Andersen, Astrid J. and Petersen, Søren O. (2009) Effects of C and N availability and soil-water potential interactions on N2O evolution and PLFA composition. Soil Biology and Biochemistry, 41 (8), pp. 1726-1733.
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Mitigation of agricultural N2O emissions via management requires quantitative information about the regulation of the underlying processes. In this laboratory study. short-term evolution of N2O from repacked soil was determined using an arable sandy loam soil adjusted to three water potentials (-15,-30 or -100 hPa) that were reached by adjustment of partly air-dried soil with nutrient solutions or water; a water retention curve of repacked soil had been determined prior to the incubation experiment. The amendments included a control treatment receiving water (CTL), and aqueous solutions of carbon in the form of glucose (C). ammonium sulfate (N), or both (CN). Rates Of CO2 and N2O evolution were followed during 14 days. Soil inorganic N and phospholipid fatty acid (PLFA) composition were analyzed by the end of incubation. Across all nutrient treatments, the soil at the lower moisture content (-100 hPa) showed little or no N2O evolution irrespective of nutrient treatment Adding glucose alone reduced N2O evolution relative to CTL The addition of N alone had no effect on soil respiration, but significantly increased nitrate accumulation and N2O evolution. The CN treatment resulted in higher respiration than with C amendment alone, but less N2O evolution than with N alone, at least at -15 and -30 hPa. Whole-soil PLFA fingerprints at the end of incubation reflected the complex response of gaseous emissions. At -15 hPa growth of Gram negative bacteria, probably including denitrifiers. in the CN treatment was indicated by low cyclopropane-to-precursor ratios. At -100 hPa differentiation of branched-chain fatty acids was taken as evidence for an effect of C amendment on Gram positive bacteria. The highest potential for N2O evolution was observed at the intermediate soil wetness level; the corresponding gas diffusivities indicated that this parameter may be a better predictor of N2O emissions than water-filled pore space. (C) 2009 Elsevier Ltd. All rights reserved.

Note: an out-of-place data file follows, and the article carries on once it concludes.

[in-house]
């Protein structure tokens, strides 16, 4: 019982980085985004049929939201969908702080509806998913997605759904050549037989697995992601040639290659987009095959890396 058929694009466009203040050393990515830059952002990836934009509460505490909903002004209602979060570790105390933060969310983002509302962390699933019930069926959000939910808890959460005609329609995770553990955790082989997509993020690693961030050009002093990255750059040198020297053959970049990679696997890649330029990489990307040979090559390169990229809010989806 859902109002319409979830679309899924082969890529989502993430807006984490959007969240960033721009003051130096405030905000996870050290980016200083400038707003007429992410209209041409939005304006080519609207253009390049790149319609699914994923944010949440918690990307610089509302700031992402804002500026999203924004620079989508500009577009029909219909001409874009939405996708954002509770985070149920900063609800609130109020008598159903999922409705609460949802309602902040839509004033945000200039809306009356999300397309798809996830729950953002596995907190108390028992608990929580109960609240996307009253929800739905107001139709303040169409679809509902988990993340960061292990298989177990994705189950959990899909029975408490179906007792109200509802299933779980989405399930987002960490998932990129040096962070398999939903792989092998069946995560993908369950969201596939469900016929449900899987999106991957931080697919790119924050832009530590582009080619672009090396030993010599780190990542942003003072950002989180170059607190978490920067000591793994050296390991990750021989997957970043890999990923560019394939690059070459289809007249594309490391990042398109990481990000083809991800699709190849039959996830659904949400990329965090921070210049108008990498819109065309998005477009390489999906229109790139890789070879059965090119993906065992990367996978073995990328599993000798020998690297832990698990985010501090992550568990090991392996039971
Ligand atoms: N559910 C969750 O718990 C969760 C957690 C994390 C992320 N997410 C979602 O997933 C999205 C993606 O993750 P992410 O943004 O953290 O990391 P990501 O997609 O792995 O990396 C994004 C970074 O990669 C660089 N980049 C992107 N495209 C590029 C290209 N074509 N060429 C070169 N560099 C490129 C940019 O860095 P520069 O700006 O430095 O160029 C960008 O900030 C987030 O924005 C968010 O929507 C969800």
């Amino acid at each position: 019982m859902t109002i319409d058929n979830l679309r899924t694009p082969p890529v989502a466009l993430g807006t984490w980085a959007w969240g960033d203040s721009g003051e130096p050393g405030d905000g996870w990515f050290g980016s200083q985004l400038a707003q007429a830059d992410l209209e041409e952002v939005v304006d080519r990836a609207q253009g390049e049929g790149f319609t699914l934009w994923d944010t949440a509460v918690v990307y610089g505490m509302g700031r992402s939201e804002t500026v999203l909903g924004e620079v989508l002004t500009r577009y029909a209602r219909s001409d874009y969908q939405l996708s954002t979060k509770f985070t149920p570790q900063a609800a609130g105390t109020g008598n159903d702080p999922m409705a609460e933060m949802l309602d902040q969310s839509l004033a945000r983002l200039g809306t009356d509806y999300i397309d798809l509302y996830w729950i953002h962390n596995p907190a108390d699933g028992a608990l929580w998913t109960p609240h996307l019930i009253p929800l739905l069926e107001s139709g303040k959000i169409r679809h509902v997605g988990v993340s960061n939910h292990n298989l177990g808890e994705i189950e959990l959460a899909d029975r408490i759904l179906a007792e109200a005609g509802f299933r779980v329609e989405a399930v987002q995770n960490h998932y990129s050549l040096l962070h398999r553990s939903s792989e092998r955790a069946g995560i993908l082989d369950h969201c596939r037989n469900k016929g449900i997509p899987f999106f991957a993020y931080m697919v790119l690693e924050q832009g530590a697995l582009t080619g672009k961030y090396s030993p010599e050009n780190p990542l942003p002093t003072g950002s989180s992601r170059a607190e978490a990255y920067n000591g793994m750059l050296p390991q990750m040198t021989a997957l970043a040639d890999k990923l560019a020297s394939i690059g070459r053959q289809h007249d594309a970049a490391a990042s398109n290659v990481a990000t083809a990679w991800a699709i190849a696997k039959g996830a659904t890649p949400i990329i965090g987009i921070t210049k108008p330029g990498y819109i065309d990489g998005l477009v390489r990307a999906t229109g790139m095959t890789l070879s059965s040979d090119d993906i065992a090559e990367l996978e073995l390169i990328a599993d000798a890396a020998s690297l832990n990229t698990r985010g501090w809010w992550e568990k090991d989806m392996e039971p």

|EPrint Type:||Journal paper|
|Subjects:|| Environmental aspects|
|Research affiliation:||Denmark > DARCOF III (2005-2010) > CROPSYS - The effect of cropping systems on production and the environment|
|Deposited By:||Petersen, Dr. Søren O.|
|Deposited On:||11 Sep 2009 11:52|
|Last Modified:||04 Jun 2013 11:07|
|Refereed:||Peer-reviewed and accepted|
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